Cary’s next tune, “Elizabeth,” finds Cary coming upon a groom serenading his new bride on the mountain trail he was hiking. “The song that he played…adrift on the breeze…she smiled and swayed…as the day turned to eve…he played with finesse…in a masterful way…to the words that I listened…I recall to this day…Be here with me Elizabeth…and I will always be with you.” “Wolfman’s Brother” finds Cary in trouble with a suitor of his sister’s. “Wolfman’s brother…wolfman’s brother…coming down on me!” Hopefully Cary will be able to talk his way out of any trouble he might be in.

The final tune on Streamline is an ode to Cary’s instrument of choice, “Old Guitar.” “I got this old guitar…and I cannot put it down…we need each other…we won’t make a sound.”

Cary’s an accomplished picker and a very good wordsmith when he puts his mind to writing songs. He and Celeste are somewhere in North Carolina before they turn to head to Memphis where Cary will compete against the world’s best. It’s probably a good idea to order a copy of Streamline from his website. But if he shows up anywhere near you, go see the amazing Bluesman from the foothills of Colorado.

--- Kyle Deibler

Jeff StrahanSeems like I’ve known Jeff Strahan forever. Many moons ago Jeff appeared at the IBC in my venue, the Rum Boogie, and we’ve been good friends for years now. Jeff is back with what I think is his best disc to date, Monkey Around, so let’s give it a listen.

Jeff and the band, Chris Compton on drums and Jimmy Hartman on bass, kick this record off with “Don’t Get Too Low.” Jeff grew up in Lamesa, Texas and the itch to see the world came early as Jeff chose to leave home at 18. Jeff’s a pretty even keeled Bluesman and his advice to us on this tune is to stay in the middle and roll with what life might bring. “Don’t be bitter…give love a chance…let ’em hear you sing boy…let them see you dance…give them a big smile…wherever you go…don’t get too high…don’t get too low.”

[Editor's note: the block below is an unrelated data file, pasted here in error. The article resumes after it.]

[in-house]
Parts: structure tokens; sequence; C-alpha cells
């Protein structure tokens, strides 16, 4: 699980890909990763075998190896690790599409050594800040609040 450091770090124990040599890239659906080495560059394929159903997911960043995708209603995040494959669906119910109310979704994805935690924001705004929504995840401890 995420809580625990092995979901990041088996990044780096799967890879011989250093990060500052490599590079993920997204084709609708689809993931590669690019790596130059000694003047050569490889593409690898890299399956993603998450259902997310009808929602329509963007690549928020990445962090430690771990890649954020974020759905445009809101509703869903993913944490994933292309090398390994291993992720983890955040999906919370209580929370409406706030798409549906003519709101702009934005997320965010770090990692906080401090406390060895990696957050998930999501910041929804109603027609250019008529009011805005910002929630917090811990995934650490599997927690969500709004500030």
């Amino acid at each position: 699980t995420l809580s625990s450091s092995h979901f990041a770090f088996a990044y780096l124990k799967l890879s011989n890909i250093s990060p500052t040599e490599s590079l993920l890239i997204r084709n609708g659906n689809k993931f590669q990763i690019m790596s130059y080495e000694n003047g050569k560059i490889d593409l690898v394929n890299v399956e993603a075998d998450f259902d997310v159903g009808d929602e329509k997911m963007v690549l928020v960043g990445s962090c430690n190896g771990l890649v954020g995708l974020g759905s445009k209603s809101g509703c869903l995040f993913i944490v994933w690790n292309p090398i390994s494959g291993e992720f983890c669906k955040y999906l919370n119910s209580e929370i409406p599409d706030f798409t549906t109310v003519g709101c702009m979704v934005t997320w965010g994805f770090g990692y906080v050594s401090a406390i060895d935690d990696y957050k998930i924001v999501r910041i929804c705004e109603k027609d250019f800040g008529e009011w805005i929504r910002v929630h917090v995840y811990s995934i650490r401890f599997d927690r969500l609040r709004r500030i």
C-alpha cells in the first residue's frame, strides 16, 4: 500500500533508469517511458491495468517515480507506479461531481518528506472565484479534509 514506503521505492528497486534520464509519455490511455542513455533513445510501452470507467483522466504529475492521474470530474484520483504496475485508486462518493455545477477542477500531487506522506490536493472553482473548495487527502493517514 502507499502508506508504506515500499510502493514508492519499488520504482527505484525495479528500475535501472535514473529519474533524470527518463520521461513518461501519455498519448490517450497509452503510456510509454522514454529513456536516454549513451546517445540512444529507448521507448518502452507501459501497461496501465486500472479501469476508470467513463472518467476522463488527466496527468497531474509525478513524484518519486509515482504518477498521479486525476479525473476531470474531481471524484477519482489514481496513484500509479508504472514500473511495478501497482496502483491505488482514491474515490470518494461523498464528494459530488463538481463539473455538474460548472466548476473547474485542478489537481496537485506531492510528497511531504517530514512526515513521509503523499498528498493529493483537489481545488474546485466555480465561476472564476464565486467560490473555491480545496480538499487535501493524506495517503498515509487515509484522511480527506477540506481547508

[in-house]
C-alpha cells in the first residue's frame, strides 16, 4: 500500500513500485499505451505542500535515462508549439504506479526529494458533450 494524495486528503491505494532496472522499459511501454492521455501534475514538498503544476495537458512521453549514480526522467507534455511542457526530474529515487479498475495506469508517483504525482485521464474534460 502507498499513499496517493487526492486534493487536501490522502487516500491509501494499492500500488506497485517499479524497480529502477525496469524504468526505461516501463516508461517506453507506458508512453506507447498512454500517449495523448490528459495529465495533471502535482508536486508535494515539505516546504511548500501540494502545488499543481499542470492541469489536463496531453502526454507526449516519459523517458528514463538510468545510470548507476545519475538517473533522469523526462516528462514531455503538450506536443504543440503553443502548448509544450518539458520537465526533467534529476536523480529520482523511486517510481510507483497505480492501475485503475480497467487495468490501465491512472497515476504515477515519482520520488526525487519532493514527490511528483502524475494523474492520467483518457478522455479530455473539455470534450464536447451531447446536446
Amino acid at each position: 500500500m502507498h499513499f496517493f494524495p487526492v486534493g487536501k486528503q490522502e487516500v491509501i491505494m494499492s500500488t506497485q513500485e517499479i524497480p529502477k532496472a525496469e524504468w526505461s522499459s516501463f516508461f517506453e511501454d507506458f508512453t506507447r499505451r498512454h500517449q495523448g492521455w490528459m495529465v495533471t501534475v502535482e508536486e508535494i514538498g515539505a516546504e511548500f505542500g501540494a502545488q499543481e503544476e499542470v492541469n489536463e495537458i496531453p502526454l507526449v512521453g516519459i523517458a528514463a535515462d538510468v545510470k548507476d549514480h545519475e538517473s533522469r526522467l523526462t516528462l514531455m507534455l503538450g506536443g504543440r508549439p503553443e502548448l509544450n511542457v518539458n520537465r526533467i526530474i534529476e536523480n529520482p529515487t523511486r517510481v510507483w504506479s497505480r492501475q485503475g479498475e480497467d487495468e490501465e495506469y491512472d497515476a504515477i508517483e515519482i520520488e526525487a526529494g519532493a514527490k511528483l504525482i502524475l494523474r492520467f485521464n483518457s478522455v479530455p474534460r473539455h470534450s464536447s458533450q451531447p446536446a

A mournful tone emanates from Jeff’s guitar as he chooses to talk to us about the next stage of his life before it comes to an end in “Curtains.” “Let me…see the ocean…let me feel…the tide…let me climb a mountain…a mountain…way up high…let me hold her close…just one more time…let me feel her lips…softly touching mine….give me a little bit…just one more time…don’t draw the curtain…on this life of mine.” “Curtains” is a beautiful look at the road ahead and all that Jeff is hoping for in the next stage of his life. Well done and hopeful, this is one of my favorite tunes on Jeff’s disc. It wouldn’t be a Strahan record without at least one discussion of women on it and we get that in our next tune, “Dangerous Curves.” “Ought to be a warning…on a woman like that…break your heart in two or three seconds flat…somebody ought to tell you…before you lose your head….Dangerous curves ahead.” This beauty’s a knockout and quite capable of laying waste to the male population if we’re not careful!!

The title track, “Monkey Around,” is just playful Strahan. Chris is hitting the pots and pans as our tempo picks up behinds Jeff’s vocal, “If I were a dog…I’d have it made…wouldn’t have to worry…just sleep all day…spend my life running…all over town…if I were a dog…I’d monkey around.” Safe to say, if Jeff were a dog, he’d most definitely monkey around.